Electronica. Indie pop. Synth pop. Experimental pop. Punk rock. Psych rock. Indie rock. R&B. You can find all of these genres and more in this next installment of Faronheit’s Top 50 Songs of 2014! Thus far, we’ve journeyed through three previous sets of 10 songs, and should you have missed them, why all you have to do is click these individual links to be taken there instantly: [#50-41] [#40-31] [#30-21]
Of course if you’d like to see all of the Top 50 Songs posts with a single click, simply choose this link. We’ve got two more rounds left, including this one right here, so follow me even further down the rabbit hole as digging continues toward the Top 10 Songs of the year. For the moment, click past the jump for #20-11!
You probably know Kathryn Calder best as a utility player in The New Pornographers. If you were unaware she was a member of The New Pornographers, you’d be forgiven considering that A.C. Newman, Dan Bejar and Neko Case are the three principal singers and songwriters for the band. As has happened often in the past, Neko Case will often take some time away from the band in order to work on solo material and tour around that. In the situations where Case takes a break, it’s Kathryn Calder that steps into her place when female vocal parts are required. Otherwise, you can find her behind the keyboards doing what she can to be a team player. Prior to that, Calder also was a key member of Canadian indie pop band Immaculate Machine. She’s ambitious beyond the bands she’s been a part of though, and during a particularly tough time in her life, she got together with producer Colin Stewart to record her debut solo album “Are You My Mother?” which is out this week.
The recording process for “Are You My Mother?” started in 2007 when Calder returned home to Victoria, BC Canada during a bit of a break from touring with The New Pornographers. Her mother was terminally ill with ALS, and she wanted to have all the comforts of home and be able to help out, so she created a makeshift recording studio with Colin in her living room. A big reason why she wanted to make the record was because her mom was constantly telling her she should, and she had plenty of demos just sitting around collecting dust. The goal was to have the album completed so her mom could hear it before she died, and though she was around for the recording process, everything was finally finished before she passed away in June of 2009. The title “Are You My Mother?” is less a reference to her own mom, but a children’s book by the same name that she (Kathryn) happens to love. And while some of the sadder songs on the album might also seem autobiographical or at least written in response to such an emotional time in her life, Calder has been careful to state that’s not really the case.
What “Are You My Mother?” generally sounds like is about what you’d expect from a talented female singer-songwriter these days. Calder plays virtually every instrument on the album, and a fair number of the songs are in the upbeat and poppy range, which is thte sort of kick in the pants this record needed. Piano and acoustic guitar seem to be her main instruments of choice, and there are splashes of tambourine and other rhythmic devices in play as well. Much of the percussion on the album was created with found objects, which helps to explain why one song sounds like light tapping on a file cabinet and another abuses a tissue box. Front and center though is Calder’s voice, which is strong and emotionally resonant, though not quite on a powerhouse-type level that you’d get from her New Pornographers bandmate Neko Case, who coincidentally also contributes backing vocals to a couple songs.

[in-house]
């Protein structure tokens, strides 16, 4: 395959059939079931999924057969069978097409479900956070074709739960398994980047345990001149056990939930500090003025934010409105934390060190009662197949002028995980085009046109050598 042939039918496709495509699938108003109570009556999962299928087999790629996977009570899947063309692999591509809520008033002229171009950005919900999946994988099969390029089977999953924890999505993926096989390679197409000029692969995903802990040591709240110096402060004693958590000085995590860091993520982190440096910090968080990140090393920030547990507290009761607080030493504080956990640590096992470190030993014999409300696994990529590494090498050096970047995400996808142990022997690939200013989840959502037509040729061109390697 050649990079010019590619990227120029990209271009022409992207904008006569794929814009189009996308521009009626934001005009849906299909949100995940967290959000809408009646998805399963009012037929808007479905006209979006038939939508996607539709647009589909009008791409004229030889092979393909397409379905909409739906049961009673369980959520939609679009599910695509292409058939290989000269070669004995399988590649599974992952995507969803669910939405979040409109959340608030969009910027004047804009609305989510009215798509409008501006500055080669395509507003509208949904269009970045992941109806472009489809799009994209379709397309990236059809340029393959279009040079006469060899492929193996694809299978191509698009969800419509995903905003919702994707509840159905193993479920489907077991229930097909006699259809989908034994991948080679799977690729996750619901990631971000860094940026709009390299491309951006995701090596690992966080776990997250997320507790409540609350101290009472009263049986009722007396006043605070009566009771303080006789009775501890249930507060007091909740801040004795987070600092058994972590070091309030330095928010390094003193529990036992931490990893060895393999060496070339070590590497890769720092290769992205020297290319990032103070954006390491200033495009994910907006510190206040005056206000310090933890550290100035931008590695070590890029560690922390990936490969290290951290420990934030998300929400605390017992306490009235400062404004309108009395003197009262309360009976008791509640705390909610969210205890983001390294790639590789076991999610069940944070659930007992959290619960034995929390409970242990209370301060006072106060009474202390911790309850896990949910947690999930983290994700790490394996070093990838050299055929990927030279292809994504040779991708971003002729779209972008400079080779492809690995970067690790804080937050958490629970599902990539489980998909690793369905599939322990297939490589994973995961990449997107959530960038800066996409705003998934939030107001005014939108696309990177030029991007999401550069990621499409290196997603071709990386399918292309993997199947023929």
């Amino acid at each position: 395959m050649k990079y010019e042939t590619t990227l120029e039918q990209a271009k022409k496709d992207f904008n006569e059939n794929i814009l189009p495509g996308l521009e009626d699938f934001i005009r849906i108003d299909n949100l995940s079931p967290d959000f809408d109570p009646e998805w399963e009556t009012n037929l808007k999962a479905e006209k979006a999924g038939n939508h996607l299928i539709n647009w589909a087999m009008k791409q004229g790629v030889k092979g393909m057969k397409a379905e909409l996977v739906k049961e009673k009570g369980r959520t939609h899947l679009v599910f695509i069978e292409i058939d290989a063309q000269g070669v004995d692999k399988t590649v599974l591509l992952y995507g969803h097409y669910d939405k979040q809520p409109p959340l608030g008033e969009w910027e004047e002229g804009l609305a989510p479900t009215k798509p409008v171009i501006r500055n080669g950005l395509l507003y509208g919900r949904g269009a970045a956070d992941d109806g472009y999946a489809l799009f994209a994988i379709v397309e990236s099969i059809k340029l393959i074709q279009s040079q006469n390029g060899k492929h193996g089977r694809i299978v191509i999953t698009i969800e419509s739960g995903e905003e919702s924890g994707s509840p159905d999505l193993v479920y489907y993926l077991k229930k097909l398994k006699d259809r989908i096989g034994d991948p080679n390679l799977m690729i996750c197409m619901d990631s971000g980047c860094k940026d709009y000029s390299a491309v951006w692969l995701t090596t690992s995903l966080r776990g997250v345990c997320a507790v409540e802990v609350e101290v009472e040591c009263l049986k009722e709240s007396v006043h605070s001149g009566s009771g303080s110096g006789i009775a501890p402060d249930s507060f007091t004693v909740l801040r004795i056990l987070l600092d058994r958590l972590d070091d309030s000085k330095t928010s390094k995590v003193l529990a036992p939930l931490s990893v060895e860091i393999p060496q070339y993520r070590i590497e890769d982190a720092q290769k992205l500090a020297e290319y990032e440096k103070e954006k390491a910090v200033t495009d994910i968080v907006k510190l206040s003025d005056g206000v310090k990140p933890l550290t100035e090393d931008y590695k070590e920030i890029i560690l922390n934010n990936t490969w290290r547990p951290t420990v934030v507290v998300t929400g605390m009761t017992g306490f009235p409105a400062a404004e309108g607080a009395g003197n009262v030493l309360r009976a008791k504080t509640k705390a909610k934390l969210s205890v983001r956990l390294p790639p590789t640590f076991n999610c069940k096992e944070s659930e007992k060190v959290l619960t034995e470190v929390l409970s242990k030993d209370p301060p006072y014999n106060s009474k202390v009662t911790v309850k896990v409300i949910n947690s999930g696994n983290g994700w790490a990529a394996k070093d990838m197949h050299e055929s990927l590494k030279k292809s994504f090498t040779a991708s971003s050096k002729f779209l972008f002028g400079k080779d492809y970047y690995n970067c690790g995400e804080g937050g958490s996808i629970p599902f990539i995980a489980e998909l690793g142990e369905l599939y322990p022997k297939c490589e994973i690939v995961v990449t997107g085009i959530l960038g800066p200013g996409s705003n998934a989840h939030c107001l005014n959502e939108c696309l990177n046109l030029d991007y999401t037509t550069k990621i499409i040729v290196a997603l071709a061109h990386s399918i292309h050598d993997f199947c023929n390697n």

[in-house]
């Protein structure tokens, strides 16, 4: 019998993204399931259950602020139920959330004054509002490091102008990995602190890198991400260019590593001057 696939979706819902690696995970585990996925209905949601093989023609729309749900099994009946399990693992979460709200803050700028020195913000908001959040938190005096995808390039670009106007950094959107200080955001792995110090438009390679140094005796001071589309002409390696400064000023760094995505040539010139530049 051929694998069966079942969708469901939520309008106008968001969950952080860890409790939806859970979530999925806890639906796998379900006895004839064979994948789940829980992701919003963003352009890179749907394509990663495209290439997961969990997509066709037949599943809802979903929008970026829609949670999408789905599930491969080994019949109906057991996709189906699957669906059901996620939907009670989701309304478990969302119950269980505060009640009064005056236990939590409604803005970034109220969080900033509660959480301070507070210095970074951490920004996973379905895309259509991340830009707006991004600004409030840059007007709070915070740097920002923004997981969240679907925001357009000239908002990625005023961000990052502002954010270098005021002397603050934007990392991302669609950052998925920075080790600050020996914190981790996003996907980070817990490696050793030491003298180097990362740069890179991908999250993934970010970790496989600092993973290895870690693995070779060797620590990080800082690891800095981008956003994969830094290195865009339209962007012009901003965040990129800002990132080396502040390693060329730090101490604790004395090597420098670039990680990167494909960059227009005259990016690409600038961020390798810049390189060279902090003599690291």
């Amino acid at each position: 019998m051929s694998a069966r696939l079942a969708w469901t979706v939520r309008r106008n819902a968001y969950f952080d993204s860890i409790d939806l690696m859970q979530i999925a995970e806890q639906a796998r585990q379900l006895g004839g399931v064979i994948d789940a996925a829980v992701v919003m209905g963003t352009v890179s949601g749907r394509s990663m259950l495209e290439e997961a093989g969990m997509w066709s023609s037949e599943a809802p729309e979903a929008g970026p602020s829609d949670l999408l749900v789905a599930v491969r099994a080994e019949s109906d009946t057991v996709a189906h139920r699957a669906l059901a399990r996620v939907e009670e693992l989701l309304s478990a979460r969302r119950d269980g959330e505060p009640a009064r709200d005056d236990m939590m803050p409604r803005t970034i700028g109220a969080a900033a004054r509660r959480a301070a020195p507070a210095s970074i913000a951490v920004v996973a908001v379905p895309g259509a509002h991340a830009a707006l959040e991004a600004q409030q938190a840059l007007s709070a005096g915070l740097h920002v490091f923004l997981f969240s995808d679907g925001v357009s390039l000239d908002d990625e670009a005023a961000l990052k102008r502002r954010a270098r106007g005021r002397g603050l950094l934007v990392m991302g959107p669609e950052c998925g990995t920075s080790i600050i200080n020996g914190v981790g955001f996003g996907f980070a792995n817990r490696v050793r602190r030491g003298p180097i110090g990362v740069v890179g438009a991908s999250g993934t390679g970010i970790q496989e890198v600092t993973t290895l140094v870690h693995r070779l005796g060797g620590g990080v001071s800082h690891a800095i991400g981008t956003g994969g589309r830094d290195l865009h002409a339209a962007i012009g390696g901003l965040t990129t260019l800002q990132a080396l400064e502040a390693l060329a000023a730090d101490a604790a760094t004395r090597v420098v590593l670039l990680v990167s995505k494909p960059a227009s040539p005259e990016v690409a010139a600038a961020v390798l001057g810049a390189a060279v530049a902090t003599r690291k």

When she’s on the money, Kathryn Calder shines above many other women making similar-sounding music. Opening track “Slip Away” is beautifully measured out in doses of quieter and louder moments when guitars come in and bring a lush vibe to the chorus. “Castor and Pollux” is perhaps the most exciting song on the album, and it features live drums and the soaring electric guitar chorus with the line “Blown wide open” is remarkably catchy. Piano and bass permeate “Arrow” nicely, and there are some woodwinds that come in after the first verse that create added depth to a gorgeous melody. The chipper “If You Only Knew” does well for itself thanks to handclaps and shouted backing vocals that you really can’t help but smile at. “A Day Long Past It’s Prime” has a fuzzy electric guitar and a toe-tapping pace that’s fun but not the most memorable song on the record. That’s actually the album’s biggest problem – that there aren’t enough hooks to keep the songs banging around in your head until you listen to them again. The quiet acoustic or piano ballads have their place over about half the record, but the more vibrant and quickly paced songs need that extra push to stay with you.
Kathryn Calder ultimately sounds her best in two situations: the emotionally stripped and sparse ballad, and the busier, loud pop song. “Are You My Mother?” features a couple of each, and they hold your attention hostage for their duration and even a little bit beyond that. The other stuff just feels transitional. Of course transition is a big theme this album brings out, primarily the issue of putting away childish things and moving towards becoming a mature adult. We still have those fond memories of childhood with our parents and those books we liked so much we’d ask to have them read to us over and over again, but that’s exactly what they need to remain – fond memories. We can’t go back there, and instead of letting that weigh on us we need to move on. Depressing as it may seem, the love of our friends and family continue to tie us with our youth no matter how old we get. Of course that’s probably reading too much into it, so let’s just settle on the idea that Kathryn Calder’s solo debut is a heartfelt delight on multiple emotional scales, and it serves as proof she’s a strong talent worth watching in the years to come.